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Contra 4 (DS) artwork

Contra 4 (DS) review


"Upon playing a good ten or so minutes of my first Contra 4 session, WayForward's contribution to the series prompted me to do something unexpected..."


Upon playing a good ten or so minutes of my first Contra 4 session, WayForward's contribution to the series prompted me to do something unexpected, with my mind urging me to replay the early Contra titles on the NES and SNES. Since I haven't played any recently, I marched through the classics, and immediately remembered what made them so distinctive; Contra 1 has a mounting, but fair, difficulty curve that anyone can overcome without the cheat code, co-op, 80s action movie influences, and the standout base segments; Super C tweaked the formula for more balance, opted for overhead stages when felt like it, and has a very catchy soundtrack; Contra III updated the template even further with detailed, apocalyptic graphics, cool boss designs, and sensible additions to the protagonists' repertoire for a genuinely fun experience.

With a series that's been around for over 20 years, it's understandable for a need to compare, but in my case, I did it more for concern. In the brief time playing the self-proclaimed 20th anniversary product, I was exposed to all kinds of things that one would recount if asked to describe a Contra title, from controlling a beefy, shirtless soldier firing a spreadshot at soldiers resembling human ladybugs, to exploding bridges in the jungle, and even a base stage. Along with blowing away these alien scum and scurrying to shoot down weapon capsules from the sky, an energetic soundtrack blasted away, filled with great remixes of familiar tunes. And after four 3D games, starting all the way back in 1996, Contra 4 transitioned back to a dominantly 2D art style reminiscent of Contra III's look, albeit with a crispier, detailed atmosphere.



So, what's the problem? Well, my immediate issue was how, considering the game has the number 4 in the title, implying it be a follow-up to the aforementioned games, I was expecting a fresh adventure. Instead, the first three of nine stages are basically remakes of Contra 1's levels, with some Super C sprinkled in for good measure. Want to relive the jungle stage, except in daytime, has more bridges and hills that kinda resemble Sonic's Green Hill Zone, and a wall boss that's, pause, taller? Booyah! I mean, let's just forget that Contra III's first stage has you crashing through walls in an awesome tank, and featuring a ginormous turtle-esque boss with brain legs that clog 90% of the screen. Or how about wanting an ugly, third-person base stage with 2D character sprites imposed in front of dreary, 3D backdrops, and an inferior version of the encapsulated brain doppleganger that attacks with pills? Memories!

I know past Contra products have borrowed elements and reused stages from their forefathers, but this game does so extensively to the point that I feel like it should've been named Contra Tribute or Contra Anniversary. However, rehashing stages isn't the biggest beef I have with Contra 4, and I was willing to be more forgiving had the combat been less vexing. Me? Not having fun with a tough Contra title? The same person who loves Hard Corps? While the game is often touted by many to be one of the hardest in the series... I truly believe it did the wrong things to earn that moniker. When I play a solid Contra title, I endure its hardships, overcome its challenges, and encounter one more important thing in the process: fun.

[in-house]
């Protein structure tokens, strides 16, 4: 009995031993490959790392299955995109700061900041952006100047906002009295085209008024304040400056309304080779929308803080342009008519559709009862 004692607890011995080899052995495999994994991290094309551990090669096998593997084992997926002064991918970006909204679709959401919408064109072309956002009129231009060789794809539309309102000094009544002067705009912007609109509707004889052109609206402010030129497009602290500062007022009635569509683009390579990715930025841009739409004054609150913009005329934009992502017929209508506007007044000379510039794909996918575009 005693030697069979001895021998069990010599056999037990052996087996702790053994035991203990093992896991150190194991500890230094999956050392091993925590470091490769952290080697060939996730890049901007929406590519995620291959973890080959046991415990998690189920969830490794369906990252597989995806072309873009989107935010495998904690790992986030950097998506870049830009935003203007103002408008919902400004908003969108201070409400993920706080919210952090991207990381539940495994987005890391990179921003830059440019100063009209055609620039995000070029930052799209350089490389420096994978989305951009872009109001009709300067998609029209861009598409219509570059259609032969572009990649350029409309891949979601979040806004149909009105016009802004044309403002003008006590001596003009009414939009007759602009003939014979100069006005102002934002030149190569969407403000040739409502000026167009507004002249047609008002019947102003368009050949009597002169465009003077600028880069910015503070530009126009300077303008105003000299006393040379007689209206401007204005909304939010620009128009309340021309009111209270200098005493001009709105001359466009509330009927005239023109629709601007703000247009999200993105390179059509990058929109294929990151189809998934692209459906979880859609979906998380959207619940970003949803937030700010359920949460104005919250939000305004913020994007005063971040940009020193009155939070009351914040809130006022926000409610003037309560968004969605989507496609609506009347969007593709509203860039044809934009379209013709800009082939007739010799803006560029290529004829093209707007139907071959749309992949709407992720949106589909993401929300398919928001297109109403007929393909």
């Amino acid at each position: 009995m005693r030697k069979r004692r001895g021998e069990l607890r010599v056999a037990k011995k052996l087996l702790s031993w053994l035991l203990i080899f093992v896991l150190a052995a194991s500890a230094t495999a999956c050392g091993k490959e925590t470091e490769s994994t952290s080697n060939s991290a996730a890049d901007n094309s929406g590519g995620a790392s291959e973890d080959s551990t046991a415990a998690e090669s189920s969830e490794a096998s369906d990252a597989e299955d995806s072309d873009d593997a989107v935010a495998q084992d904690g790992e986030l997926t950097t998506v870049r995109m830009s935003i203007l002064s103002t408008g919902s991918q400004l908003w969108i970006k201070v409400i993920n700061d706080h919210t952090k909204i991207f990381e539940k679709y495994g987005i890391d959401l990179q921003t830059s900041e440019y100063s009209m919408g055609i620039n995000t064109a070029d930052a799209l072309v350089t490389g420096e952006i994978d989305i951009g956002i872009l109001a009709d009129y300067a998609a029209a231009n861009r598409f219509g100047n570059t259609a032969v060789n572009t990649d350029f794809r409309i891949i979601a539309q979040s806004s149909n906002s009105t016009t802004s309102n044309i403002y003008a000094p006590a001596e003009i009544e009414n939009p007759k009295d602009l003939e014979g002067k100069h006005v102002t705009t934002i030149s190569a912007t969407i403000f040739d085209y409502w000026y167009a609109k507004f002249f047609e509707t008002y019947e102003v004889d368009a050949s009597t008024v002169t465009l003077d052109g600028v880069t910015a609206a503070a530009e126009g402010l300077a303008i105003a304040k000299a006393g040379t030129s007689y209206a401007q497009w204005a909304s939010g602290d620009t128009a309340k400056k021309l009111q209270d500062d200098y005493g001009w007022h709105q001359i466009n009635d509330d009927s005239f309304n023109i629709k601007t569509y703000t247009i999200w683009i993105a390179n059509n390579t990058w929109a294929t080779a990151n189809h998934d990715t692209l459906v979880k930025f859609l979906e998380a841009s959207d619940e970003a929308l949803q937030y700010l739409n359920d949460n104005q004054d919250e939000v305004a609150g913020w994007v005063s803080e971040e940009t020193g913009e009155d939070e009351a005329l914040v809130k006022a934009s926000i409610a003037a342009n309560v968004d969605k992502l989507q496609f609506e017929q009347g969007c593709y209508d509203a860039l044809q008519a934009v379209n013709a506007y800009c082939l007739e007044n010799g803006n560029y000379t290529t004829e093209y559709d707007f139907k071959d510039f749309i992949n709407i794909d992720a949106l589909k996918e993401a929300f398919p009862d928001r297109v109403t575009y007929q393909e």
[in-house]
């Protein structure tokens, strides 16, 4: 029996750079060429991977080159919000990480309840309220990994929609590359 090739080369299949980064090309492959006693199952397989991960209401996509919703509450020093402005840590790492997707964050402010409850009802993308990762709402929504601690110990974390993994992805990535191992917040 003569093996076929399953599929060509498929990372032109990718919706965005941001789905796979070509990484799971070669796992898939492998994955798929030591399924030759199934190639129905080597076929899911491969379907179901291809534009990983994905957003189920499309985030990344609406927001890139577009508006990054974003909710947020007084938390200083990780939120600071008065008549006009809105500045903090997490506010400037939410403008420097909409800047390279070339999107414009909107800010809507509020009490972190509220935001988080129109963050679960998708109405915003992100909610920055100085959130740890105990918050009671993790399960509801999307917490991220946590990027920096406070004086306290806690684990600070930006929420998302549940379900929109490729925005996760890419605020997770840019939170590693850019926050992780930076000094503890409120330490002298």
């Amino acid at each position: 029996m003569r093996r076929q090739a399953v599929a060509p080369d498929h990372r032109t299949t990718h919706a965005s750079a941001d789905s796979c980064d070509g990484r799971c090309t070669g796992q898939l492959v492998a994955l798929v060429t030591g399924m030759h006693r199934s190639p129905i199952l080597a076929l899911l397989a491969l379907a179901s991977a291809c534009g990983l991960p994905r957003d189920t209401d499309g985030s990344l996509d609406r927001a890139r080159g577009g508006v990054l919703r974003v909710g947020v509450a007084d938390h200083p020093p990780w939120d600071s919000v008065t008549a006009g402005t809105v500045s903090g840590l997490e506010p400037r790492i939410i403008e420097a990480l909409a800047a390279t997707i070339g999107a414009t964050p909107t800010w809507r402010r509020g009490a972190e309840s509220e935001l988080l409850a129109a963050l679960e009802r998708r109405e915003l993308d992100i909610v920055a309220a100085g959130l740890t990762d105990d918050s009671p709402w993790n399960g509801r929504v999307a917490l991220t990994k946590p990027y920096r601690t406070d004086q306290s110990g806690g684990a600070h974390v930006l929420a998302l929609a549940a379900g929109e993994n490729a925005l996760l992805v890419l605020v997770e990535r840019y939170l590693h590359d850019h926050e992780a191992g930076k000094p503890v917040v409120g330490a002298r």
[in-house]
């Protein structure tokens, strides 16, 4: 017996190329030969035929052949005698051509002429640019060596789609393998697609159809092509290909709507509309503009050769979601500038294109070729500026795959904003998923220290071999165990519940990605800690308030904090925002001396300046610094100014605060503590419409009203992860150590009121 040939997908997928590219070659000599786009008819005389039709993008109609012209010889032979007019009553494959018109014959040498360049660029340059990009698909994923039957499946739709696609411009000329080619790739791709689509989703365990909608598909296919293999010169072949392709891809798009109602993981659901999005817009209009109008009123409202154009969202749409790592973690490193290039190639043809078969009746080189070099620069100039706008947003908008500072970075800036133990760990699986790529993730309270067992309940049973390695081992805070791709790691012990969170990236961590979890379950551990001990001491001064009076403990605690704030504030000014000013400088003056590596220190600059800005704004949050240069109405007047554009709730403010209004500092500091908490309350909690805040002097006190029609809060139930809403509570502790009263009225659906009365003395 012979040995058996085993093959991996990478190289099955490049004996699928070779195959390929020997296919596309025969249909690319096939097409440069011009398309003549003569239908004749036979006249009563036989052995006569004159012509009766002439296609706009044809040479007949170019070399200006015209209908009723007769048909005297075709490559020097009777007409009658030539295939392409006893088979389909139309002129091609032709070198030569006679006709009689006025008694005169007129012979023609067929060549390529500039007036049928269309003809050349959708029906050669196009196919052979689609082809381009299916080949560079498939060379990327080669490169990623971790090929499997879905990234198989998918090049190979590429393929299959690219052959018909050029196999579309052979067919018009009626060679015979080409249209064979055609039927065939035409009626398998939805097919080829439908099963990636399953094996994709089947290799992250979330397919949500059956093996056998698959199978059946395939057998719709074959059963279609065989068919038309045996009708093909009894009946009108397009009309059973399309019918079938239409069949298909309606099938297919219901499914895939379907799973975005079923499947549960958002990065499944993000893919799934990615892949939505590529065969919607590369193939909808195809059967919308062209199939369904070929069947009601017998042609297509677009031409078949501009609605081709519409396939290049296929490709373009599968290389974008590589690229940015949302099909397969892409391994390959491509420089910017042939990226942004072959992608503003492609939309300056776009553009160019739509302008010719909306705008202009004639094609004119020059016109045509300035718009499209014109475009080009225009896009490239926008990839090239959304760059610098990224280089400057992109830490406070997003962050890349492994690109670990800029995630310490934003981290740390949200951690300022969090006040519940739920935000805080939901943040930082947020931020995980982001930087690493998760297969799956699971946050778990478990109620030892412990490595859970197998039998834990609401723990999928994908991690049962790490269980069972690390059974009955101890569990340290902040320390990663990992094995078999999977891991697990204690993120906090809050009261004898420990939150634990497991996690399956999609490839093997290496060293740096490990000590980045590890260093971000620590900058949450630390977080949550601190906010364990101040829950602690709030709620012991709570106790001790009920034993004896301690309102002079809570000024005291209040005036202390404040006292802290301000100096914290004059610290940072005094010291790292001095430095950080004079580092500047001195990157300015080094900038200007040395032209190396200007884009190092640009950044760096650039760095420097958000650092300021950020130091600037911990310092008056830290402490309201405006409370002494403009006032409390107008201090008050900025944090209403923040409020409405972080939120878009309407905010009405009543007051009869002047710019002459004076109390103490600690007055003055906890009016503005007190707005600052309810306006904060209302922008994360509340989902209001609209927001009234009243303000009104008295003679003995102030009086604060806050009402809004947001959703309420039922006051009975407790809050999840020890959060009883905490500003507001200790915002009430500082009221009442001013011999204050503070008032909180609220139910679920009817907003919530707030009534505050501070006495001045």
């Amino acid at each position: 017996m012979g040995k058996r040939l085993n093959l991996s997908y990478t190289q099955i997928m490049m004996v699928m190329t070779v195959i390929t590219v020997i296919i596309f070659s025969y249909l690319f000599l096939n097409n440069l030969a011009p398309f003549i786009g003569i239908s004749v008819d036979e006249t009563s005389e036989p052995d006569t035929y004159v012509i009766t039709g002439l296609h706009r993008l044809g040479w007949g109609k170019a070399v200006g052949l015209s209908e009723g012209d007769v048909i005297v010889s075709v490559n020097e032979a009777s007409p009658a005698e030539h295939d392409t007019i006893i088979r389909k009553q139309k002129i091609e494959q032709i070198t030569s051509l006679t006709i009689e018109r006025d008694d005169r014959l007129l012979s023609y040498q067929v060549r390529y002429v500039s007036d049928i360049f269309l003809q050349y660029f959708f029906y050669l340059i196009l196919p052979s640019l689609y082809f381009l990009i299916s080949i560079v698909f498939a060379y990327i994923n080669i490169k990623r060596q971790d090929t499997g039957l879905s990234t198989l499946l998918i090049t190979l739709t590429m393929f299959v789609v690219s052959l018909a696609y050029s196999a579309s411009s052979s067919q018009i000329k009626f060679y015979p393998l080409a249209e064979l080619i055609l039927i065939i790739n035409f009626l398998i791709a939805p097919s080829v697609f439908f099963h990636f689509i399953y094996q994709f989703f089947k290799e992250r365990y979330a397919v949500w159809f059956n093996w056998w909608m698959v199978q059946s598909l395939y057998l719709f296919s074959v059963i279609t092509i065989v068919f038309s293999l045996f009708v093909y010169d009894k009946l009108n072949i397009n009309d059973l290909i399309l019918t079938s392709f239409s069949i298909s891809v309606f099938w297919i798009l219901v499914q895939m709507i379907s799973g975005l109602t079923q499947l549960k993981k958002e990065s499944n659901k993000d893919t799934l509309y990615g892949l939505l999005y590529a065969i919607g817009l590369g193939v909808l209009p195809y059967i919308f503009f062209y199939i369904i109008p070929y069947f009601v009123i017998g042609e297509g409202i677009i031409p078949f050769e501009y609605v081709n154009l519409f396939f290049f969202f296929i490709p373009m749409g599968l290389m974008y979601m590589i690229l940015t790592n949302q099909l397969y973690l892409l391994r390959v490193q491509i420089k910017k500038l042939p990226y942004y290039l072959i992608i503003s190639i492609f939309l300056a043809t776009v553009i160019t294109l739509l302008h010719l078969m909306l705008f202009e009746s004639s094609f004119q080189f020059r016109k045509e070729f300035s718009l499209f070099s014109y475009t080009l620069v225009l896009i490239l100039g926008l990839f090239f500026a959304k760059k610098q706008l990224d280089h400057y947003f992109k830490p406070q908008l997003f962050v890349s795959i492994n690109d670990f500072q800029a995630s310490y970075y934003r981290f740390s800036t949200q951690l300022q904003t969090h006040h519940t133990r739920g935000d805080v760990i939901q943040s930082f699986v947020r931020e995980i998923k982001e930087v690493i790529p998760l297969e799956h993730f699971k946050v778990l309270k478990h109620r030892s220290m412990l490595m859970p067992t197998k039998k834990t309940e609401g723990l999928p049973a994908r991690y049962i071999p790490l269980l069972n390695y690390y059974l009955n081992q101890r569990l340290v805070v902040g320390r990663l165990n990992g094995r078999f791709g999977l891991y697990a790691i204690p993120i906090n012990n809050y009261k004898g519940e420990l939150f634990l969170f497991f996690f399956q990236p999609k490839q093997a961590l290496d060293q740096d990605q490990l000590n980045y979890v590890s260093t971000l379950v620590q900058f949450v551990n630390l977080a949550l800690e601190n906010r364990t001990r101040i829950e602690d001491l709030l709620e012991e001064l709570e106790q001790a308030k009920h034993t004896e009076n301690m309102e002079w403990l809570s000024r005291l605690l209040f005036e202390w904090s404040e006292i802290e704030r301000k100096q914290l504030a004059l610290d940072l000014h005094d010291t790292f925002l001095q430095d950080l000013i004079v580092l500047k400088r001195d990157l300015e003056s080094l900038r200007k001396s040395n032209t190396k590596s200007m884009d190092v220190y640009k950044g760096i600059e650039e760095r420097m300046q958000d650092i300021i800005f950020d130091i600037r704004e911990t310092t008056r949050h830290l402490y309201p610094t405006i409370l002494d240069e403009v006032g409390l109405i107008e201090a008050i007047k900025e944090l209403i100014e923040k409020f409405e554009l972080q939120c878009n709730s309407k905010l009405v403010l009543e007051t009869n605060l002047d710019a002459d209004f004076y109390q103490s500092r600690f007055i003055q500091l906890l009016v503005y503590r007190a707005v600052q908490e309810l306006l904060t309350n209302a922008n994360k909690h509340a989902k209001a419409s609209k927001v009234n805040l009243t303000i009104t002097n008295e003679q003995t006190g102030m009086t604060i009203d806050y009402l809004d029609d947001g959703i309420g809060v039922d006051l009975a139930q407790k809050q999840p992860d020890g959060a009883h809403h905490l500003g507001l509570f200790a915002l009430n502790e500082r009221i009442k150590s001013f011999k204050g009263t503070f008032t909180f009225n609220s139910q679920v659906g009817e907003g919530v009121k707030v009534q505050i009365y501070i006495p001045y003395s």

Contra 4 follows Shattered Soldier's angle of meticulous difficulty, whereas being at the wrong place at the wrong time immediately punishes the player, so precise memory is required to pass certain segments without a scratch. Now, Shattered Soldier is a tough game, but it didn't really go overboard with its approach, however, WayForward went through great pains in crafting a product that forces gamers to play a very specific way. I can't even comprehend the time it took them to place stationary enemies in the right spots, knowing full well the player would try squeezing by without attacking, and killing on sight. Or programming an enemy in such a way that, if the player was hanging on a bar, and missed a flying enemy that swooped down literally an inch away, the alien's charge attack would begin with a slight dodge, knowing full well the player would try shooting again.



With some practice, you can prevail over these trials and eventually blaze through most of the game without... too much trouble. However, the path is a frustrating one, and continues to irritate even after you know what's coming up next. Imagine those two scenarios mentioned above, except on a scale where enemies, from zombies exploding into eight directional pieces in a cramped hall and crawlers falling out of holes, to H. R. Giger-esque aliens rushing the area, are cramping the screen every which way. What's worse, if you're occupied, and stationary enemies are just barely on screen, like, one pixel, they'll start shooting disturbingly precise shots or grenades in your direction.